Wednesday, December 21, 2011

Employing Zummies!

The ingenuity and creativity of curious children is simply astounding! I wish I possessed half the creativity of my children. So, just what do children plagued with curiosity do?
Well, I had put the gifts out of reach, but with the help of their Zummies they had a lot of fun. In all honesty, however, they were not being naughty. They were not really getting into the packages just having fun seeing Mama's response at their innovative endeavors. :)

Thursday, December 15, 2011

More on the Amish and Lancaster PA

It is amazing to see the Amish buggies out and about rain or shine, night or day. It was really fun to see the Amish children walking along in groups on school days or with their families on the weekend.
Cooking and sewing are an important part of the Amish life, so I have posted pictures of an Amish kitchen and sewing area as well.

More on the Amish and Lancaster PA

Here is some more rambling about my fascination with Amish country......I guess you have to be somewhat like me if you are still with me on all of this Amish talk. :) Anyway, the buggies are amazing! They build them to last for around twenty years. Compare that with how quickly we turn in our cars for new ones. They also seat a large group. I am guessing maybe eight to ten people. I was surprised with how many people they can fit. We have to buy a cargo van to fit our crew and yet they efficiently seat a large family in one buggy.
They do use very old fashioned washers and then hang their clothes out to dry on long clotheslines. Some of the lines were on a cable system so that the clothes would go up quite high in the air. It is a pretty sight to see all their black and jewel toned attire hanging out to dry. In the community we visited Monday was the wash day, so everywhere you looked you saw clothes adorning the beautiful farmlands.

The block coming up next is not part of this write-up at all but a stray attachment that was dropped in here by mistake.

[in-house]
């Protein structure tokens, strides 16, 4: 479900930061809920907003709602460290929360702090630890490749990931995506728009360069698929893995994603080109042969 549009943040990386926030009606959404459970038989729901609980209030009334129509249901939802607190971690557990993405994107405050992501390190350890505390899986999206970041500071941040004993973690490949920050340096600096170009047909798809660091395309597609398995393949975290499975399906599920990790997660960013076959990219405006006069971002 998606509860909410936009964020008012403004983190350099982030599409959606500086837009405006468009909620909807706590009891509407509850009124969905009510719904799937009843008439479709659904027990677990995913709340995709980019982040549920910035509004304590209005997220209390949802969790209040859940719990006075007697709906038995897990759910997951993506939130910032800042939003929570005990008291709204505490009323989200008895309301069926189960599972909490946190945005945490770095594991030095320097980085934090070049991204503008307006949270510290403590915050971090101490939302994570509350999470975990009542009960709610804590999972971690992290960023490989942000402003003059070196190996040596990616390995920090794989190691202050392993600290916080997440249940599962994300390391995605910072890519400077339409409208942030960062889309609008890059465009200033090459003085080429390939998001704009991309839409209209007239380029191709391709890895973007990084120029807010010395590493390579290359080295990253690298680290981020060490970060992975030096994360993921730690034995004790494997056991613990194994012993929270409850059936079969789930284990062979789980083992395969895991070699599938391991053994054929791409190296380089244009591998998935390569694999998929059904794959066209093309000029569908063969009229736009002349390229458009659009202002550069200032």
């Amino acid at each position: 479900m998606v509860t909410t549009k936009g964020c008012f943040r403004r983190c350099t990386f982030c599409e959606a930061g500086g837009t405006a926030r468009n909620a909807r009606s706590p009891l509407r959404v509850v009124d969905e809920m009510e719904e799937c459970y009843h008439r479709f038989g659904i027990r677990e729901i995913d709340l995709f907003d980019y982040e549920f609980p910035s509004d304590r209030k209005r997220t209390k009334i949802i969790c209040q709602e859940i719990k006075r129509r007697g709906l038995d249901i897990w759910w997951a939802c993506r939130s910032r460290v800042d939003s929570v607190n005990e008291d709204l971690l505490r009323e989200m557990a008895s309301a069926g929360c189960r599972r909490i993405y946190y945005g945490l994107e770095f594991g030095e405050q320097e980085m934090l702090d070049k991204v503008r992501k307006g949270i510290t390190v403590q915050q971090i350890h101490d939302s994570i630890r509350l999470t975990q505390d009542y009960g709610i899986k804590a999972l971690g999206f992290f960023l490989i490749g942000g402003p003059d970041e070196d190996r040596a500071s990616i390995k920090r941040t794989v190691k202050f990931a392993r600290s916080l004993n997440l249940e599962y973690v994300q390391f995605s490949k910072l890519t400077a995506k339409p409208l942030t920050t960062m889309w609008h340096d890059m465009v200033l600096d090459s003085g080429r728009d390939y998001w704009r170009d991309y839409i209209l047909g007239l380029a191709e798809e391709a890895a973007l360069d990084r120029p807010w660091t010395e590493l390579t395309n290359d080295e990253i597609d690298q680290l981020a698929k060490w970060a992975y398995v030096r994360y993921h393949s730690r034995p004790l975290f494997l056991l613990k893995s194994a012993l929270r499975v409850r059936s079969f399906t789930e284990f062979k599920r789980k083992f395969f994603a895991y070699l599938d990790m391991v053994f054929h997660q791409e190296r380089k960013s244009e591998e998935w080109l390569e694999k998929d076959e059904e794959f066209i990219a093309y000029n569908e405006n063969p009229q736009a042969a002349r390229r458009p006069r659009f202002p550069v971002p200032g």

The one room school houses are incredibly sweet! School is usually taught by a young, unmarried girl, and the grades are first through eighth grade. They stop formal education after eighth grade and then move into farming, homemaking, and cottage industries. Some work at local stores and businesses as well. The children are taught German, which they speak in church services, PA Dutch, and English. They do not use calculators or computers in school so the children have to learn to THINK. :)
I LOVED visiting Reihler's Quilt Shop. It had a huge array of assorted handiwork. Everything from quilts, quillows, pot holders, dolls, baby blankets, clocks, bird houses........etc. I could have spent hours but had to hurry as we were on a tour. We did make a second stop there but again we were in a hurry. We purchased some pot holders, quillows, and little Amish dolls along with some locally made jellies. AWWWW, I wish I could go back!

A Dream Come True